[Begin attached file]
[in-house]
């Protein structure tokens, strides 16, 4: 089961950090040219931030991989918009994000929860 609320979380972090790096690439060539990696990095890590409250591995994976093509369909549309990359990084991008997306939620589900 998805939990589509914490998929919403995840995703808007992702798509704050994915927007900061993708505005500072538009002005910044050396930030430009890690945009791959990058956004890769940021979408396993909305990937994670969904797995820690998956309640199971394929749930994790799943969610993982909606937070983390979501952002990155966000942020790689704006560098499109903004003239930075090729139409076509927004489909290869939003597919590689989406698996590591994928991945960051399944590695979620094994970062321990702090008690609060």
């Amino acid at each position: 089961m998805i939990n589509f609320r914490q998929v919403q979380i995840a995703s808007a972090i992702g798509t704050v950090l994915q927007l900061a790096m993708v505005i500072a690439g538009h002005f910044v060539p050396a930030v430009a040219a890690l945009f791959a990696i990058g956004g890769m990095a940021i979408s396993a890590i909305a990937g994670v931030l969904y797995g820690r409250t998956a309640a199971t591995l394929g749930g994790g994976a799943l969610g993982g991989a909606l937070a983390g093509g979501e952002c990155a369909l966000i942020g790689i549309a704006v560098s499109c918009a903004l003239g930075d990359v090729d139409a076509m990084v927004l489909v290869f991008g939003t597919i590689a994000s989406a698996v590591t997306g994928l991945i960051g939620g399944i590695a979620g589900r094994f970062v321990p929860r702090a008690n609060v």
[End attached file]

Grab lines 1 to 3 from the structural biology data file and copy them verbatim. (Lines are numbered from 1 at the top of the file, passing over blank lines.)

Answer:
[in-house]
């Protein structure tokens, strides 16, 4: 089961950090040219931030991989918009994000929860 609320979380972090790096690439060539990696990095890590409250591995994976093509369909549309990359990084991008997306939620589900 998805939990589509914490998929919403995840995703808007992702798509704050994915927007900061993708505005500072538009002005910044050396930030430009890690945009791959990058956004890769940021979408396993909305990937994670969904797995820690998956309640199971394929749930994790799943969610993982909606937070983390979501952002990155966000942020790689704006560098499109903004003239930075090729139409076509927004489909290869939003597919590689989406698996590591994928991945960051399944590695979620094994970062321990702090008690609060």
């Amino acid at each position: 089961m998805i939990n589509f609320r914490q998929v919403q979380i995840a995703s808007a972090i992702g798509t704050v950090l994915q927007l900061a790096m993708v505005i500072a690439g538009h002005f910044v060539p050396a930030v430009a040219a890690l945009f791959a990696i990058g956004g890769m990095a940021i979408s396993a890590i909305a990937g994670v931030l969904y797995g820690r409250t998956a309640a199971t591995l394929g749930g994790g994976a799943l969610g993982g991989a909606l937070a983390g093509g979501e952002c990155a369909l966000i942020g790689i549309a704006v560098s499109c918009a903004l003239g930075d990359v090729d139409a076509m990084v927004l489909v290869f991008g939003t597919i590689a994000s989406a698996v590591t997306g994928l991945i960051g939620g399944i590695a979620g589900r094994f970062v321990p929860r702090a008690n609060v």